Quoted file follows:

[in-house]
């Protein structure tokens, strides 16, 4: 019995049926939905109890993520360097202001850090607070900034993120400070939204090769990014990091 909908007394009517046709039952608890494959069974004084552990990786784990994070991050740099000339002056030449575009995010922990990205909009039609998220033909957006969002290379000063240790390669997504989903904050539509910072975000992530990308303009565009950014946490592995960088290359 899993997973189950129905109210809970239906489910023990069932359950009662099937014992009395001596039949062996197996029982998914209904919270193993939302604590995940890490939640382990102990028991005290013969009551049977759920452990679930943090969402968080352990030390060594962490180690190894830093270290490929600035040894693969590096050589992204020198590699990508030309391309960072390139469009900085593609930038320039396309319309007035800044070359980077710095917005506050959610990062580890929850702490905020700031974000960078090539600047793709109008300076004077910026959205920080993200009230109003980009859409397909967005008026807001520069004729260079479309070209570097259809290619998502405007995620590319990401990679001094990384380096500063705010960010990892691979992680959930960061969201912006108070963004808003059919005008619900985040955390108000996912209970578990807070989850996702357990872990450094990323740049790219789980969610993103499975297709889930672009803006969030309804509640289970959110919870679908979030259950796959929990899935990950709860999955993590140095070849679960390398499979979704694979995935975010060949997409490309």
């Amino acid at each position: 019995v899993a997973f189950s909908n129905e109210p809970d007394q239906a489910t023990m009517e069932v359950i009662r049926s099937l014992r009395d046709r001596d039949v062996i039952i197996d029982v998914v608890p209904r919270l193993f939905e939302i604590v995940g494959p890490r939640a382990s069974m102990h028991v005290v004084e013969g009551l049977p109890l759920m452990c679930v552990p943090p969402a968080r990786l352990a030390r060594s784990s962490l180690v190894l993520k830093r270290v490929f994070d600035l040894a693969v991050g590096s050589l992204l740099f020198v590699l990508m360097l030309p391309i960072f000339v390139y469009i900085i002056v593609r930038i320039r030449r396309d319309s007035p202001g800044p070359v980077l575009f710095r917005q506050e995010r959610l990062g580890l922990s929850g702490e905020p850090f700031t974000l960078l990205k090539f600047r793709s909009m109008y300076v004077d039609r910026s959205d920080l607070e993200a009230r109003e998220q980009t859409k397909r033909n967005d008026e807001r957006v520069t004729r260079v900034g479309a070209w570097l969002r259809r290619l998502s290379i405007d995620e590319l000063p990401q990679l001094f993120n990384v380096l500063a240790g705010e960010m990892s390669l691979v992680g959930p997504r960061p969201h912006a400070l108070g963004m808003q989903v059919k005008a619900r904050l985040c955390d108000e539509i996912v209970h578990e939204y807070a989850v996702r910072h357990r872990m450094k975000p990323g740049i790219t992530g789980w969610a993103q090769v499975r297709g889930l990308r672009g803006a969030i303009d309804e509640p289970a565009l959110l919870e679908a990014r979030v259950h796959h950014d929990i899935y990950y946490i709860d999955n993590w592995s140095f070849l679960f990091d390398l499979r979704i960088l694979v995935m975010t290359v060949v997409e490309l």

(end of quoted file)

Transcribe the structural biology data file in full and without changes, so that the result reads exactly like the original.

[in-house]
């Protein structure tokens, strides 16, 4: 019995049926939905109890993520360097202001850090607070900034993120400070939204090769990014990091 909908007394009517046709039952608890494959069974004084552990990786784990994070991050740099000339002056030449575009995010922990990205909009039609998220033909957006969002290379000063240790390669997504989903904050539509910072975000992530990308303009565009950014946490592995960088290359 899993997973189950129905109210809970239906489910023990069932359950009662099937014992009395001596039949062996197996029982998914209904919270193993939302604590995940890490939640382990102990028991005290013969009551049977759920452990679930943090969402968080352990030390060594962490180690190894830093270290490929600035040894693969590096050589992204020198590699990508030309391309960072390139469009900085593609930038320039396309319309007035800044070359980077710095917005506050959610990062580890929850702490905020700031974000960078090539600047793709109008300076004077910026959205920080993200009230109003980009859409397909967005008026807001520069004729260079479309070209570097259809290619998502405007995620590319990401990679001094990384380096500063705010960010990892691979992680959930960061969201912006108070963004808003059919005008619900985040955390108000996912209970578990807070989850996702357990872990450094990323740049790219789980969610993103499975297709889930672009803006969030309804509640289970959110919870679908979030259950796959929990899935990950709860999955993590140095070849679960390398499979979704694979995935975010060949997409490309």
């Amino acid at each position: 019995v899993a997973f189950s909908n129905e109210p809970d007394q239906a489910t023990m009517e069932v359950i009662r049926s099937l014992r009395d046709r001596d039949v062996i039952i197996d029982v998914v608890p209904r919270l193993f939905e939302i604590v995940g494959p890490r939640a382990s069974m102990h028991v005290v004084e013969g009551l049977p109890l759920m452990c679930v552990p943090p969402a968080r990786l352990a030390r060594s784990s962490l180690v190894l993520k830093r270290v490929f994070d600035l040894a693969v991050g590096s050589l992204l740099f020198v590699l990508m360097l030309p391309i960072f000339v390139y469009i900085i002056v593609r930038i320039r030449r396309d319309s007035p202001g800044p070359v980077l575009f710095r917005q506050e995010r959610l990062g580890l922990s929850g702490e905020p850090f700031t974000l960078l990205k090539f600047r793709s909009m109008y300076v004077d039609r910026s959205d920080l607070e993200a009230r109003e998220q980009t859409k397909r033909n967005d008026e807001r957006v520069t004729r260079v900034g479309a070209w570097l969002r259809r290619l998502s290379i405007d995620e590319l000063p990401q990679l001094f993120n990384v380096l500063a240790g705010e960010m990892s390669l691979v992680g959930p997504r960061p969201h912006a400070l108070g963004m808003q989903v059919k005008a619900r904050l985040c955390d108000e539509i996912v209970h578990e939204y807070a989850v996702r910072h357990r872990m450094k975000p990323g740049i790219t992530g789980w969610a993103q090769v499975r297709g889930l990308r672009g803006a969030i303009d309804e509640p289970a565009l959110l919870e679908a990014r979030v259950h796959h950014d929990i899935y990950y946490i709860d999955n993590w592995s140095f070849l679960f990091d390398l499979r979704i960088l694979v995935m975010t290359v060949v997409e490309l």